By point 2., I mean that not only is the solution space of design much larger, but there are also many more "attractors" of solutions. In engineering, the attractors have a strong pull and are more recognizable as such. And, because the solution space is more quantifiable, the relations between those solutions are more well understood and comparable.
In design, the attractors are more fuzzy and their locations in the solution space are often unknown. This allows anyone who can find a mediocre design solution (especially those who find "pretty" visual ones) to become a "designer". But good designers must do much more. They must understand the design space enough so that, from any starting point, they can justifiably navigate towards that same design solution.
This involves crossing certain thresholds -- bifurcations -- in which the nature of the design solution changes. Recognizing when to cross these thresholds is, in my opinion, a task perfectly suited for analytical thinkers. You don't need to be able to create visually pleasing designs to find the best design solutions. Visual aesthetics are simply one component of optimizing the already discovered design solution.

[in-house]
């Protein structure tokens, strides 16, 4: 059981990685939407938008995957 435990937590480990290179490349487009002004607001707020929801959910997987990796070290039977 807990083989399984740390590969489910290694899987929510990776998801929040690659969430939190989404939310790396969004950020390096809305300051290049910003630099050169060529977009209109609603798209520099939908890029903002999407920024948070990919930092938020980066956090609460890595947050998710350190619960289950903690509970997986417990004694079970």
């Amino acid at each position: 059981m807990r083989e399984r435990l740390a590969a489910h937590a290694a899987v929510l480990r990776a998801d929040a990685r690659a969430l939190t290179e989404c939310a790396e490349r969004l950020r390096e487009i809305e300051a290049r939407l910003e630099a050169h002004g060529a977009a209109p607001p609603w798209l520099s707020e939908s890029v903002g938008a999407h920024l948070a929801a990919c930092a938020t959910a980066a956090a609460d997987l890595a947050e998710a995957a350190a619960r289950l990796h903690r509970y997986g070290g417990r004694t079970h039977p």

So my advice to engineers is this: forget about visuals. Design analytically, question the existence of design components and their relationships. If you cannot justify their existences and relationships, you need to somehow change their nature (bifurcate the design) until you can justify it. Often starting from the bottom-up is the best way to accomplish this.
Once a design solution is in sight, optimizing its visual aesthetics is much easier -- you've already framed its problem so well!
Finally, I must note the three tasks which are essential to the design process: research, experimentation and documentation. Surely these tasks are also vital to engineers, or anyone else involved in processes of creation.